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Air Force Exaggerated Boeing Costs, GAO Finds

POSTED: 06:48 PM ET, 06/25/2008 by Derek Kravitz

In February, the Air Force based much of its decision to give defense contractor Northrop Grumman a multi-billion contract to build tankers because it was the low bidder.

But it turns out that Northrop Grumman's "low bid" was only .03 percent off the price of its nearest competitor, Chicago-based aerospace company Boeing, according to a Government Accountability Office report released today. And Boeing's costs were exaggerated, auditors said.

The GAO decided last week to side with Boeing over a $40 billion contract with rival Northrop Grumman to build new aerial refueling tankers for the Air Force.

The watchdog agency released its 67-page report this afternoon, explaining that while the Air Force said it choose Northrop's proposal because it was the "best value" for the government, the decision "was undermined by a number of prejudicial errors that call into question the Air Force's decision that Northrop Grumman's proposal was technically acceptable," The Post's Dana Hedgpeth reports.

One of the key components of the protest was the idea that the Air Force miscalculated Northrop Grumman as the low bidder for the contract: Government officials calculated Boeing's estimated costs at $108.044 billion and Northrop Grumman's costs at $108.010 billion -- a difference of $34 million, "which reflected Boeing's more complex design, development and integration activities," according to the report.

But audit investigators concluded that the Air Force incorrectly added on costs to Boeing's proposal, in which the government said it did not accept the company's "estimating methodology."

Boeing, the biggest U.S. manufacturer of airplanes, had originally been awarded the contract, but the bid was withdrawn in 2004 over a procurement scandal that resulted in Boeing and Air Force officers being sent to prison.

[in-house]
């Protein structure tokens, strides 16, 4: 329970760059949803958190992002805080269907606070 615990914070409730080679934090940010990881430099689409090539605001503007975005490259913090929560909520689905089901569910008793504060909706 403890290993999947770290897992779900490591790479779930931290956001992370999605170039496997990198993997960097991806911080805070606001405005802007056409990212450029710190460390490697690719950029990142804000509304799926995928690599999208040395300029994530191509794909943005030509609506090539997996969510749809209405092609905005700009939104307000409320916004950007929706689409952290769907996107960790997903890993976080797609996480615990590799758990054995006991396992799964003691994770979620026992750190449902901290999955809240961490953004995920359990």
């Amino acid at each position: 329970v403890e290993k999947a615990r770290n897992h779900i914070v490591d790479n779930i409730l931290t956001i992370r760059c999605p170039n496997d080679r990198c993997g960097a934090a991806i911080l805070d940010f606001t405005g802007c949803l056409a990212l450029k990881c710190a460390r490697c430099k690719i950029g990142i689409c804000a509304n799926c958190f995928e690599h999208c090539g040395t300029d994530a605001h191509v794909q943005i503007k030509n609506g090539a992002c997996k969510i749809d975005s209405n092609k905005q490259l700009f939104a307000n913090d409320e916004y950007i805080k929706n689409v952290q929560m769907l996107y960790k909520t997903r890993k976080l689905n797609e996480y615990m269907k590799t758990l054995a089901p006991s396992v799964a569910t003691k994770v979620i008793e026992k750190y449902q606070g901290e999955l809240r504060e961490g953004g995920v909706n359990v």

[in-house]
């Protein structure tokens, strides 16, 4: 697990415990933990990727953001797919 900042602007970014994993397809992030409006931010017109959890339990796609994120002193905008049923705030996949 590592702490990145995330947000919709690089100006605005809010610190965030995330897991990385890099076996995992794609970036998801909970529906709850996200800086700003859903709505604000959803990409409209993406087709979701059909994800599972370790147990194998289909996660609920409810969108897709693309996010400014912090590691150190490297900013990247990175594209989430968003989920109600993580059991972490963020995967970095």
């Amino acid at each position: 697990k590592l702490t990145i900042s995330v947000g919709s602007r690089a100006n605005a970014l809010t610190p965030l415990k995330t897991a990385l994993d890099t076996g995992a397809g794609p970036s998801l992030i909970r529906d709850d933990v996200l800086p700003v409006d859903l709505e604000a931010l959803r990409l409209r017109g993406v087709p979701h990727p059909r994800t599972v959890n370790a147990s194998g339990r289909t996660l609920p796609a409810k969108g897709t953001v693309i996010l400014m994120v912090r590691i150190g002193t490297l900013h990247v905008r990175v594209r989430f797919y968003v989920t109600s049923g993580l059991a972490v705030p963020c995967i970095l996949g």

After Boeing lost the contract to Northrop Grumman in February, it filed a protest, saying it had been treated unfairly in the acquisition process. The GAO said it found that the Air Force "had made a number of significant errors that could have affected the outcome of what was a close competition between Boeing and Northrop."

Top Air Force acquisition officials were expected to meet with Defense Secretary Robert M. Gates today to discuss how the service will deal with the GAO's recommendations.

By Derek Kravitz |  June 25, 2008; 6:48 PM ET
Previous: Abramoff Ex-Partner Gets Sentence Reduced | Next: A Decade Later, Details On Campaign Ethics Case


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Setting The Record Straight On Northrop Grumman's Tanker

Numerous media reports, today, focus on a single sentence in the 67-page GAO analysis reached yesterday supporting its decision to sustain the Boeing tanker protest. "But for these errors," the GAO stated, "we believe Boeing would have had a substantial chance of being selected for award." What readers should note is that the suggestion that the procedural errors it found might have led to a different result is the standard language included in any sustained protest.

The GAO also said its analysis does not "reflect a view as to the merits of the firm's respective aircraft." And, on the merits, the data provided in the GAO report clearly shows that the KC-45, which has been built, flown and tested, is superior to the Boeing airplane which, at this time, is only a design on paper.